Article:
Researcher Atefeh Rangriz (pictured) has been given an 11-year prison sentence for participating in a May Day rally in Iran’s capital Tehran.

Rangriz was also given 74 lashes by the hardline Judge Mohammad Mogheiseh in a Revolutionary Court.

About 35 people were arrested in the May 1 demonstration in front of the Iranian Parliament.

The researcher’s sentence is the latest in a series of punishments for activism over women’s and labor rights.

On July 31, three women — civil rights activists Yasaman Aryani, Monireh Arabshahi, and Mojgan Keshavarz — were given prison sentences of at least 16 years for offenses such as not wearing hijab and handing out flowers on a Tehran subway train on International Women’s Day.

Just over a week ago, journalist Marzieh Amiri was handed a 10-year term and 148 lashes by the Revolutionary Court for reporting on International Workers’ Day rallies. Amiri, who works for the reformist newspaper Shargh, was was seized as she covered the May Day rally.

See Iran Daily, August 3: 16-Year Sentences for Handing Out Flowers and Not Wearing Hijab
Iran Daily: 10-Year Sentence Upheld on British Council’s Amiri

Crackdown on Activists

In a further sign of its unease over ongoing protests about rights, at least 13 of the signatories of opens letter to the Supreme Leader have been arrested.

The first letter on June 11, signed by 14 activists in Tehran and Iran’s second city Mashhad, called for constitutional changes and Ayatollah Khamenei’s resignation:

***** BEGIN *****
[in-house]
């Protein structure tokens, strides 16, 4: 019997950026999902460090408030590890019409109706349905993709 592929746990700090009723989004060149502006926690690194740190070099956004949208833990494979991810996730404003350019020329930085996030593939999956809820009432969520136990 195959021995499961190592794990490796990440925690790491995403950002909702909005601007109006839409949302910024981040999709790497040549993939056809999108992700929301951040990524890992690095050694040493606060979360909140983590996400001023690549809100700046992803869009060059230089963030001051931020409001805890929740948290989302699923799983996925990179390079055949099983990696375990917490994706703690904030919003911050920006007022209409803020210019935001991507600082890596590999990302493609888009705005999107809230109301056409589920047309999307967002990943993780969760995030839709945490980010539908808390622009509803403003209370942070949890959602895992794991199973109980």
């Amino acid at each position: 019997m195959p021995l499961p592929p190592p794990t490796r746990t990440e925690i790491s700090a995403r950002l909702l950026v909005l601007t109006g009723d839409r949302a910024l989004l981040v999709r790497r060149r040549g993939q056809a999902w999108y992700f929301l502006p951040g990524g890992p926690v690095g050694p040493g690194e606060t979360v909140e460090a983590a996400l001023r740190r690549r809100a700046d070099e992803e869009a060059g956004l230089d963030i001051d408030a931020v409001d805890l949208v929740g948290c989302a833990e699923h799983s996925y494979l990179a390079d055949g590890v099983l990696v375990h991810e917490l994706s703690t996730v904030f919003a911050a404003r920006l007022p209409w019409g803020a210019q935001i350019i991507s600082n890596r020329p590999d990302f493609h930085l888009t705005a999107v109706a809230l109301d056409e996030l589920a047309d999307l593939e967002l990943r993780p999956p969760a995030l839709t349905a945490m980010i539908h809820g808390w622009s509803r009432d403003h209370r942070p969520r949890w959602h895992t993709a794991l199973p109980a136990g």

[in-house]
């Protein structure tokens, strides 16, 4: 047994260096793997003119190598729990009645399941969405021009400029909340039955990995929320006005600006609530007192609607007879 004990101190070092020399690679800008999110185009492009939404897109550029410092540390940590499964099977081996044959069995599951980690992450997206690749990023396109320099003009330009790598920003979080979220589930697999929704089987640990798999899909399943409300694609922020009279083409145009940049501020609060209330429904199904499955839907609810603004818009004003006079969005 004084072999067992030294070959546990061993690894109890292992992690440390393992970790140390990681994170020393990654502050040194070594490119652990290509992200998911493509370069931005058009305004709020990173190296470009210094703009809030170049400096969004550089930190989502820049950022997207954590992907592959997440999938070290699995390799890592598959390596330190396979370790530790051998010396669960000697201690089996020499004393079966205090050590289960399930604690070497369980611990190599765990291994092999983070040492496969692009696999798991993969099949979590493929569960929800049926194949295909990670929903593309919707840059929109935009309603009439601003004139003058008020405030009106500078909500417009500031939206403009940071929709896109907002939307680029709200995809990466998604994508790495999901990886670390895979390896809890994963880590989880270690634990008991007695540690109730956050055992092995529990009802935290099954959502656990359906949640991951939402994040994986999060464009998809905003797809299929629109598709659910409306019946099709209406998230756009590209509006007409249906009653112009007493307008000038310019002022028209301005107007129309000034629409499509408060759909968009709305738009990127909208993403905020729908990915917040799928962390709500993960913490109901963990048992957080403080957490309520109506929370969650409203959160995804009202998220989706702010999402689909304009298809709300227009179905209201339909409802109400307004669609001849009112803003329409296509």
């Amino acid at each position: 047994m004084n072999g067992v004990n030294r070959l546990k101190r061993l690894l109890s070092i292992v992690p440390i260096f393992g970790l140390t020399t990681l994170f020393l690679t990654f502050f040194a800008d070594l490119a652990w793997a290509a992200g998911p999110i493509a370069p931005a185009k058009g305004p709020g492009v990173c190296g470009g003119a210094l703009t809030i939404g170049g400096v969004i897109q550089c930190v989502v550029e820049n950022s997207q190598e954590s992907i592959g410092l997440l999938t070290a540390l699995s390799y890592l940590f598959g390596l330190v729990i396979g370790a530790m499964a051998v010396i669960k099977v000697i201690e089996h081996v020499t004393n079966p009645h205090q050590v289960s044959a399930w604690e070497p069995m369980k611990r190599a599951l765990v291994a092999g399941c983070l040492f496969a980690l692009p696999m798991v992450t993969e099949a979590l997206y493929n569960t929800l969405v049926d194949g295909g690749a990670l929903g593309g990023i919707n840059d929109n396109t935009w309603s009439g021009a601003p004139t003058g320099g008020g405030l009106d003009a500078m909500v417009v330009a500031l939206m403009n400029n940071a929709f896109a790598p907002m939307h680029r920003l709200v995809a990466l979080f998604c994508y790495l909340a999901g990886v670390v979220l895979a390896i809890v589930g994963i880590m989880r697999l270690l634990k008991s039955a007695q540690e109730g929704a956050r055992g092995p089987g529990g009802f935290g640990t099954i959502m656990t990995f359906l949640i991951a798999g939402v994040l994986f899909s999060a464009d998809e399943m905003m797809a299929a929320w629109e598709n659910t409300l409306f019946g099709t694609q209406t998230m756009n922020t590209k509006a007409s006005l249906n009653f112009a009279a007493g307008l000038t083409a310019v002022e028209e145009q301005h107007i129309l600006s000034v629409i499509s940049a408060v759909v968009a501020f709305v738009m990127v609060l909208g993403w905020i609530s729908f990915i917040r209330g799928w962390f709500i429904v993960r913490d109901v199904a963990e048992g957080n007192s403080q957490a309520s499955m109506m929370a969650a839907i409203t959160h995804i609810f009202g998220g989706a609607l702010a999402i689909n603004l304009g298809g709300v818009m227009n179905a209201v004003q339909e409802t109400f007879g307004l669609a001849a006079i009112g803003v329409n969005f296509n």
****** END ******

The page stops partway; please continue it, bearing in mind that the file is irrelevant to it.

The time has come for the people, thinkers, and caring individuals to lead a national movement by setting aside conciliatory tendencies that have facilitated the destruction of our culture, civilization and national wealth and with all honesty step into the ring and demand fundamental changes to the Constitution and the resignation of the Leader who is unjustly extending his authority on a daily basis.

There is not only a lack of will to be accountable to the Iranian people, but actually an insistence by the ruling regime to remain irreformable and wrongful under a singular dictatorship.

On August 11, two months after Kamal Jafari Yazdi signing the letter, his 13-year prison sentence was upheld by an appeals court. Jafari Yazdi, a veteran of the Iran-Iraq War, has to serve at least 10 years before eligibility for parole.

Hassan Jafari, the assistant governor in Khorasan Razavi Province in northeast Iran, claimed the arrests were because of “contacts with foreign groups seeking the overthrow of the state [and] had nothing to do with the letter to the Leader”.

The second letter on August 9 was signed by 14 women activists:

As vanguards seeking to free the country, we are determined to say no to the Islamic Republic and continue our struggle in a civil non-violent manner until we achieve all our demands…..

We rise against this anti-woman regime that has wiped out our human values and demand a complete passage from the Islamic Republic and drafting of a new constitution for the establishment of a state in which women’s dignity, identity and equal rights are recognized in all areas.

Seven of the women have been arrested.

Iran Daily, August 7: Women’s Rights Activists Call on Supreme Leader to Quit